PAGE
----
Late last year, I was interviewed for a magazine article about the demise of dieting. It was a great discussion; I love spreading the word that life can get exponentially better when you make peace with food and your body. Of course, I added, self-acceptance takes practice, especially when you live in a culture that says all bodies need fixing (large bodies especially). My brain is used to waking up every day with the goal of getting thinner, and I still work hard to unlearn that mental habit. Weeks later, the writer forwarded me a follow-up question from his editor, asking, “is it fair to say Kelsey sometimes wishes she weighed less?” Well, no, I thought. But the rest of the world sure does, and I have to live here. So... Often I am asked — confronted, rather — with questions and comments about the fat acceptance movement. Because I am a woman with a body many would categorise as fat, and because some of my work as a writer puts that body front and centre, I am assumed to be an Official Fat Acceptance Activist. Really, I just thought I was doing my own thing. I didn’t start out seeking an alliance to join — a selfish attitude perhaps, because I surely benefited from their activism. The truth is, while I admired the work of the fat acceptance movement, I didn’t really know what it was. Until I faced that question — does Kelsey sometimes wish she weighed less? — I didn’t really understand that I was very much a part of it. And I think you should be, too. Many date fat acceptance as a movement to the late 1960s, when groups began to organise and protest anti-fat bias. Though a separate entity, it’s inextricably linked with the feminist movement, both being rooted in the concept of equality and primarily driven by women. There are far more educated voices who can speak to the history of this movement, and I won’t minimise their work into a soundbite, but it is very much worth researching. The point is that today, fat acceptance is still just as radical as it was back then. While equal rights and treatment for women is now embraced by the mainstream as a vital mission (not yet accomplished, to be sure), few are willing to demand those same rights for fat people. While size is reported as one of the most prevalent forms of discrimination — up there with gender, race, and age — more people are fighting against fat people than for them. That’s why many in the movement say “acceptance” is not enough. We need to be active. “A person in fat acceptance believes that bodies come in all shapes and sizes, and that all bodies have equal value,” says Sarai Walker, PhD, a contributor to Our Bodies, Ourselves and author of the bestselling novel Dietland (Sarai herself is fat, as is her heroine). “Fat activism is a political movement that advocates for the rights and dignity of fat people,” Walker continues, adding that personal acceptance is often the first step toward activism. Walker doesn’t claim any expertise or leadership in this fight, yet she inadvertently spent the past year and a half on the front lines, while on an international book tour. “What I've learned is that it's virtually impossible to have any discussion about fat acceptance with the general public, because any such discussion is derailed instantly by alleged concerns about health, if not outright abuse,” she says. At each publicity appearance she was either asked to justify the acceptability of her fat body (and therefore herself) or else listen as others railed against it. Her health and intelligence were questioned, her image disparaged; one fellow novelist with whom she appeared on a radio show even cited the Holocaust as some sort of evidence about the link between food, exercise, and body size: “You never saw anybody fat come out of Auschwitz.” This is the shark-jumping level this argument has reached, and that’s why it’s so important that everyone of all sizes gets clear on what the issues are — and what they very much aren’t. “One misconception I've heard repeatedly is that people in fat acceptance want fat to become the ideal body shape, which will mean that thin people will be considered unattractive and face abuse,” says Walker. Absurd as it sounds, it makes horrifying sense in light of other backlashes: Men’s Rights Activists believe feminists are out to destroy men. Black people demand the value of their lives and white people jump in, frantically insisting that hey, wait, we all matter, right? When our privilege is threatened, we don’t act rationally. Of course, none of these movements are against anyone or any one privilege. They are against privilege, period. One of the reasons many see this movement differently is yet another misconception: Fat people decide to be fat. Either they’ve deliberately gained the weight, or they’re too lazy, undisciplined, uninformed, and/or stupid to lose it. I don’t know who first said the phrase, “glorifying obesity” but I see it almost once a week. Every time I publish or read a story illustrated with photos of a woman above a certain size, some commenter will jump in, outraged: “Why are you promoting this?!” and then follow up with a diatribe about the loathsome creature in the photo, a product of America’s junk-food addiction, raising everyone’s insurance premiums just because she refuses to put down the doughnuts and go for a walk. This argument, of course, is just as ridiculous and just as entrenched in fear and prejudice as those that say feminism means stripping men of all their human rights. If you think fat people just haven’t tried hard enough, just don’t know what to eat, or are just too unmotivated, you are simply, categorically wrong. There is no shortage of motivating factors to be thin, and no lack of people to remind fat people of them. But if you are hurling the health argument, you are missing the point.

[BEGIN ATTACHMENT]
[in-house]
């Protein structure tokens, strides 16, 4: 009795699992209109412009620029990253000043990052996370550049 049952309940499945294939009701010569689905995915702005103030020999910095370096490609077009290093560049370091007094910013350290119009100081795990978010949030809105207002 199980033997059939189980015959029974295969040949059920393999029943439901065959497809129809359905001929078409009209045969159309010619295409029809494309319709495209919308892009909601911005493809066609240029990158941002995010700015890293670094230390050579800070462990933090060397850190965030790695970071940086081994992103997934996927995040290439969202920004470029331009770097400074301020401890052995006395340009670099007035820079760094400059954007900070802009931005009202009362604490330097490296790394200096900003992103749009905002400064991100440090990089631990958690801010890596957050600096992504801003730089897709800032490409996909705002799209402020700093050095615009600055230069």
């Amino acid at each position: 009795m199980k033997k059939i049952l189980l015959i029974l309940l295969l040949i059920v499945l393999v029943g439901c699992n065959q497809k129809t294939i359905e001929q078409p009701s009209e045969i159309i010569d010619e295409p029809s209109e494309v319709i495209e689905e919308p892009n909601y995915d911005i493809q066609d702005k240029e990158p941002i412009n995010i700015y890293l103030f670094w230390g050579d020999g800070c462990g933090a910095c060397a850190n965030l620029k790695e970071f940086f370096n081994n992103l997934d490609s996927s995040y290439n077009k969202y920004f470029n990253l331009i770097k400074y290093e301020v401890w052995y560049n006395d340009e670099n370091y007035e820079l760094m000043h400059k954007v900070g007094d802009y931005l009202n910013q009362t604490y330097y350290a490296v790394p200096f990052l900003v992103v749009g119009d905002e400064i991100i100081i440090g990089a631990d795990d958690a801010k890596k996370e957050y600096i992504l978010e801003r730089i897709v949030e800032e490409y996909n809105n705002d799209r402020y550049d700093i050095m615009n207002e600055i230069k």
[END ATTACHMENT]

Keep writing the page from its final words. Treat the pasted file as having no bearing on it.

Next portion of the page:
“People have this idea that fatness and health are the same conversation, and in fact they're not,” says Virgie Tovar, prominent author and activist, who often lectures on the topic from a historical and cultural perspective. “I'll do an hour-long lecture about social media or ideological diversification in the fat movement or the history of feminism and the discussion of fatness, or any number of things — a deep, rich conversation, not having mentioned health one single time. And almost always I'll have a white skinny dude ask me a question in the Q and A about health.” It’s not that Tovar isn’t aware of the health angle (again, all fat people are aware, to say the least). It’s just not her angle. “I haven't spent 10 thousand hours researching this issue from a medical perspective. I've spent like thousands of hours researching this issue from a social science perspective, so I can speak at length about that with authority.” Tovar and other activists speak on very real issues of bias: the fact that fat women are more likely to be found guilty in court and subject to harsher sentencing; they earn between £7,000 and £14,000 less than thin counterparts; they are significantly less likely to be admitted to college and receive less educational financial support from their own families. If we are so outraged and concerned by fat people’s health, shouldn’t we be outraged and concerned by these things too? Thus far this rhetorical question has been met with dead air. And since the general public seems stuck on the health issue exclusively, that has become a cornerstone of the fat acceptance movement. Health At Every Size has become a movement unto itself, the general premise being that research doesn’t uphold many of the claims made about size and health and therefore there is undue emphasis on weight in this arena. To be clear: The scientists and medical professionals behind this concept aren’t denying there may well be connections between weight and certain health factors. They’re pointing out that research actually paints a far more complex picture than the one typically depicted in mass media. It’s a movement about asking important questions rather than adhering to the popular narrative — one that fits tidily into our existing bias against people of size. Tovar appreciates Health At Every Size for its value in the medical community, but she doesn’t agree with it as a tactic for the fat acceptance movement. “Axiomatically, in our society as humans, there will always be people who are considered unhealthy. So, it's logical to say there will axiomatically always be fat people who are not healthy. That’s why I don’t think you can win with that banner, because you're automatically leaving people behind.” She points out that, “the only way that you could win on health is if you could prove that every single person who's considered fat in our culture is healthy. I think that invites a lot of surveillance and interrogation and the invasion of a person's privacy. But more importantly, it's impossible.” It’s also worth noting that bias in the medical community undoubtedly plays a role in the overall health of fat people (and the perceived health), as many studies indicate: In the U.K., 54% of doctors polled wanted the right to withhold treatment from the obese; in a review of studies on anti-fat bias, researchers cited multiple reports that found that medical staff assume them “lazy,” “unsuccessful,” “over-indulgent,” and plagued by “unresolved anger.” One study found that 24% of nurses polled were “repulsed” by obese patients and 12% preferred not to touch them. As Tovar points out, this treatment creates a feedback loop where fat people are subject to this medical bias and therefore don’t return to the doctor unless they are truly in a dire state of health. Therefore, “doctors only see fat people in these acutely distressed medical states, and their bias is confirmed.” Personally, I think health is of great import here because of how clearly it reveals our prejudice. Imagine it’s all true: that fatness is a matter of will, and fat people are all unhealthy, regardless of lifestyle, genetics, history, diet, physical activity, and other medical conditions, simply because they are fat. Do we, as a culture, demand perfect health of everyone? Do we threaten and disparage those of other sizes who make reportedly unhealthy choices — who never exercise, imbibe socially, drink more than 400 milligrams of caffeine daily? People with gum disease are almost twice as likely to have coronary artery disease. Should those who don’t floss be subject to longer prison sentences too? In no other circumstances do we grant basic rights, equality, and access based on a person’s physical health. And that’s what the fat acceptance movement is demanding — not that everyone become fat or that fatness be “glorified.” Simply that fat people be treated as people, worthy of education, health care, a fair trial, a life without stigma. “Shame is one of the biggest influences on the trajectory of people’s lives,” says Tovar. And societal stigma sits firmly on a foundation of individual shame and prejudice. “It's easy to change an opinion,” says Tovar. “A framework is much bigger than that.” That’s why this can and should be everybody’s fight — not just those who look the part.